The US Navy’s USS Gerald R Ford carrier strike group (CSG) has been ordered to return to its homeport at Norfolk Naval Base in Virginia after an extensive deployment in the eastern Mediterranean region in the wake of the outbreak of the Israel-Hamas war.

In a statement by the US Navy Sixth Fleet on 1 January, it was reported the 110,000 tonne aircraft carrier USS Gerald R Ford and its escorts were to return to homeport “in the coming days”, ahead of preparations for future deployments.

With the departure of the Ford CSG, the US Navy has sought to reconstitute its presence in the eastern Mediterranean through other assets, which includes the recent arrival of the Wasp-class amphibious ship USS Bataan (LHD 5) and the Harpers Ferry-class landing ship dock USS Carter Hall (LSD 50).

The US Sixth Fleet stated the USS Bataan and USS Carter Hall joined the San Antonio-class amphibious transport dock ship USS Mesa Verde (LPD 19) and have re-aggregated as the Amphibious Ready Group (ARG) in the eastern Mediterranean. The ARG consists of the three ships and approximately 2,000 US Marines, offering a more flexible response force that somewhat mirrors the structure and capability of a smaller UK naval force deployed in late-2023 to the region.

The presence of the Ford CSG in the eastern Mediterranean region was intended to act as a deterrent to state and non-state actors that could potentially involve themselves in the Israel-Hamas war, which erupted in October and has since claimed thousands of lives. Iran is a known supporter of Hamas, which controls the Gaza Strip, and also has influence over other groups operating in the region such as Hezbollah in Lebanon.

The Houthi movement in Yemen is also supported by Iran’s Al Quds force, part of the Iranian Revolutionary Guard Corps that deals in clandestine operations. Following the outbreak of hostilities between Israel and Hamas, the Houthi movement pledged that it would join the conflict and has since carried out a number of missile attacks on commercial shipping transiting through the Bab el Mandeb strait at the southern entrance to the Red Sea.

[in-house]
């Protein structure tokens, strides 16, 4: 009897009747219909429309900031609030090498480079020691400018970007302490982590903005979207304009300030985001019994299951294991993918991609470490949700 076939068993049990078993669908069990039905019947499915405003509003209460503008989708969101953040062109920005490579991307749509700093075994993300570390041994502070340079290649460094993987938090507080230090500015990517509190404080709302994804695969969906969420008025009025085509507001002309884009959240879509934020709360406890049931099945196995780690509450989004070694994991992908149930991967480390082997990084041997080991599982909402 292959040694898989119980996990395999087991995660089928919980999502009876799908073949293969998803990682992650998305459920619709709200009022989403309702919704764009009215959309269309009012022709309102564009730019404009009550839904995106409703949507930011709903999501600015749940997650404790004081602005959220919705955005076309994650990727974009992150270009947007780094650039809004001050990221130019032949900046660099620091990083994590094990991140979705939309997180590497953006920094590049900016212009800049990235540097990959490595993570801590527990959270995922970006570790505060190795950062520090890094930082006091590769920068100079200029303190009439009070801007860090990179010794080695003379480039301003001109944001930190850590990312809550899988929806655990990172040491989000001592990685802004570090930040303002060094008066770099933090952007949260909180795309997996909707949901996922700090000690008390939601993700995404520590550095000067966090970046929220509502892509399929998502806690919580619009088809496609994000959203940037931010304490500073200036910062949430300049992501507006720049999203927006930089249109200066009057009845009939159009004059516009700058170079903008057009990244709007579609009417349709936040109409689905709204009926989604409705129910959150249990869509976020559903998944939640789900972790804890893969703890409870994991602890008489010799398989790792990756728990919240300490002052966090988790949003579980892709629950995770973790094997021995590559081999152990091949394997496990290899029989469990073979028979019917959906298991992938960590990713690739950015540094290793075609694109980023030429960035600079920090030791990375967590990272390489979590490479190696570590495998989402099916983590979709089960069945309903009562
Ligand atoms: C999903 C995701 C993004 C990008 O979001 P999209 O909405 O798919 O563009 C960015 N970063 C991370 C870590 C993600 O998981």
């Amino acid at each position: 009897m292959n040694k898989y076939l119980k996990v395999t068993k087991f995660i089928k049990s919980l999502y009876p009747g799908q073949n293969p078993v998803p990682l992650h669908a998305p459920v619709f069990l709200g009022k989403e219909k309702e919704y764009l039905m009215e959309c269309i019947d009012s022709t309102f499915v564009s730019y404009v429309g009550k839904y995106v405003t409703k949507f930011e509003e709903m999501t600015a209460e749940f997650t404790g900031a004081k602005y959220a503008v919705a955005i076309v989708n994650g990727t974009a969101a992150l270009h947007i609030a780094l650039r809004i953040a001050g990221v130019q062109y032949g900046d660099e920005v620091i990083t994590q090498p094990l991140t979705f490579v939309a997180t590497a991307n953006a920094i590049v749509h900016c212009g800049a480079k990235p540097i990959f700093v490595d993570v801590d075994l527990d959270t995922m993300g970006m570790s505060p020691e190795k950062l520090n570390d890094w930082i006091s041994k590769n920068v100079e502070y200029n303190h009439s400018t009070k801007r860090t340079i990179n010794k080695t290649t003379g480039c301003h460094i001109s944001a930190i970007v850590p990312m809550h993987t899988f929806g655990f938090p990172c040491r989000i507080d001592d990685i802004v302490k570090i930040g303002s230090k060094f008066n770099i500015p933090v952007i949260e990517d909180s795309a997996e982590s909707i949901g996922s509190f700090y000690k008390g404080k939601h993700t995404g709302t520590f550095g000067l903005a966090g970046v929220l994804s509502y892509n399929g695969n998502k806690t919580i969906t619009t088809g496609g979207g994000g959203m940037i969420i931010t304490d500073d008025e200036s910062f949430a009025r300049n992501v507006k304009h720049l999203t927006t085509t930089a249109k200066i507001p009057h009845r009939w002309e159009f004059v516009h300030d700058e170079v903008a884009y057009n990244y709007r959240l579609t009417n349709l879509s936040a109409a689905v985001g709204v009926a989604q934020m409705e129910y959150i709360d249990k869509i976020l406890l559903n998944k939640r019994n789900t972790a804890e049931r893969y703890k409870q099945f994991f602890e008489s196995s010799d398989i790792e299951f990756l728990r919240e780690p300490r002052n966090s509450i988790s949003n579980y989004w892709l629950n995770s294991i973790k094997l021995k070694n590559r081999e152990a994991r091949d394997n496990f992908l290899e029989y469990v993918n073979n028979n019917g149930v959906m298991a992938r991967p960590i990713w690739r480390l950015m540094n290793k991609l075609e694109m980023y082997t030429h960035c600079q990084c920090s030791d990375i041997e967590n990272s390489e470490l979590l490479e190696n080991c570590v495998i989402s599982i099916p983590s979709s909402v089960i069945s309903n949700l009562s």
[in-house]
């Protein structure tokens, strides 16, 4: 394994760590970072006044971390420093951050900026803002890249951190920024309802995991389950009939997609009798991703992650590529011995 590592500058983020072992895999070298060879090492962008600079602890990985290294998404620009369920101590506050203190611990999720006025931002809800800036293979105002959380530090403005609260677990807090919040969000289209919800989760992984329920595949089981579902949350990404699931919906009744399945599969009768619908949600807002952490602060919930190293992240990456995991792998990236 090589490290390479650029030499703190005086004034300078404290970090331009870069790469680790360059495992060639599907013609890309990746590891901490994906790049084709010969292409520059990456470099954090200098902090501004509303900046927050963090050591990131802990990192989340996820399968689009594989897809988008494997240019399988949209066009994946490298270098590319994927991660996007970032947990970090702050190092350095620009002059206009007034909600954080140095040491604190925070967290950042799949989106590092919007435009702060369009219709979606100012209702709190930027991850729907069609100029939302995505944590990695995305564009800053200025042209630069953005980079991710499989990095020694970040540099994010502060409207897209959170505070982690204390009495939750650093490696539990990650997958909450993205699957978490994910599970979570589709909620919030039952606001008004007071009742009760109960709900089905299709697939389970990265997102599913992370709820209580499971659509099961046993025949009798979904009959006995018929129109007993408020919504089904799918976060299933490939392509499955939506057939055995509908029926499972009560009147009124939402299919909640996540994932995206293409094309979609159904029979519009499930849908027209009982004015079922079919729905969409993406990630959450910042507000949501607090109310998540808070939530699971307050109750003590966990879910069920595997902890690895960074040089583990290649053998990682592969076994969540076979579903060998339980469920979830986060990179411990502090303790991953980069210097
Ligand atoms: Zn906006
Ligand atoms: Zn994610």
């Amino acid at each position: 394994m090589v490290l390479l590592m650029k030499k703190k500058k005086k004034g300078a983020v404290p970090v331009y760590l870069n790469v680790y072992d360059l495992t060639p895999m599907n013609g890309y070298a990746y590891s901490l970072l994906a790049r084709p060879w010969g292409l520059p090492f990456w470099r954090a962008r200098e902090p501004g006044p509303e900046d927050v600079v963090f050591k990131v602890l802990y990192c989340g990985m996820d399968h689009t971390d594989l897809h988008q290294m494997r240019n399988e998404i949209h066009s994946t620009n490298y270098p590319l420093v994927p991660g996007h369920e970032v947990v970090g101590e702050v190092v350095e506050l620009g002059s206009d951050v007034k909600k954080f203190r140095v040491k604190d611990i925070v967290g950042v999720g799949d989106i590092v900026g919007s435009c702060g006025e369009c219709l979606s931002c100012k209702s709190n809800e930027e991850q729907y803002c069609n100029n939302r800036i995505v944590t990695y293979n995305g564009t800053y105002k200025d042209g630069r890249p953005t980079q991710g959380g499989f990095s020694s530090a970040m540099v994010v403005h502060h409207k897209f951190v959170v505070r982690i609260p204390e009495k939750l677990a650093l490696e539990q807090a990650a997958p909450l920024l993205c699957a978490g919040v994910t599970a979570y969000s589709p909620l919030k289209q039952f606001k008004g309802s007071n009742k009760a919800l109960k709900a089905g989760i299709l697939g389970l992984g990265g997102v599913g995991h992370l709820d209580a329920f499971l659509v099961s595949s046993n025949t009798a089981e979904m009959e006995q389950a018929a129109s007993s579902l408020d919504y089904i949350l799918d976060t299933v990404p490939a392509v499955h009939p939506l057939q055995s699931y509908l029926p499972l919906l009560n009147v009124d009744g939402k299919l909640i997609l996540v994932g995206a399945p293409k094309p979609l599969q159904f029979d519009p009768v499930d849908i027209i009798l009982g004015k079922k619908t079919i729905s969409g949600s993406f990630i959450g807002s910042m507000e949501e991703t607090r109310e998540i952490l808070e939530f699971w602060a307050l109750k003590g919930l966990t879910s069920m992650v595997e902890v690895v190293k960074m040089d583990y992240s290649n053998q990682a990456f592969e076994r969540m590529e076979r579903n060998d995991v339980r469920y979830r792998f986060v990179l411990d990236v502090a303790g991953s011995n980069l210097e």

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By GlobalData

Both US and UK warships deployed to the protect shipping in the Red Sea have shot down missiles or drone launched from Houthi territory in Yemen, with concern increasing that Western forces could get pulled into the Israel-Hamas conflict.

UK naval vessel delivers aid intended for Gaza civilians

Meanwhile, on 2 January the UK Ministry of Defence (MoD) stated the Royal Fleet Auxiliary (RFA) landing ship dock RFA Lyme Bay had delivered humanitarian aid to Egypt from Cyprus, intended for Palestinian civilians displaced by the Hamas-Israel war. The delivery includes over 10,000 thermal blankets, nearly 5,000 shelter packs, and medical supplies to be transferred to Gaza through the Rafah crossing.

From Port Said, the aid will be received by the Egyptian Red Crescent and will make its way to Al Arish and then through Rafah and into Gaza for distribution.

The UK announced it will spend almost £60m ($76.3m) in additional humanitarian funding in Gaza this financial year, trebling the existing annual budget to the “Occupied Palestinian Territories (OPTs)”.

The most recent package of £30m in funding, announced by the Foreign Secretary Lord Cameron on his last visit to the region, has been allocated to partners on the ground including UNRWA, UNICEF, WFP, the OCHA Pooled Fund and the British Red Cross to support the Egyptian and Palestinian Red Crescent Societies.

The UK MoD statement also stated that the UK would “continue to explore other routes for aid deliveries”, including a Cypriot initiative for a maritime corridor between Cyprus, Israel, and the OPTs, as well as a humanitarian land corridor from Jordan through Kerem Shalom.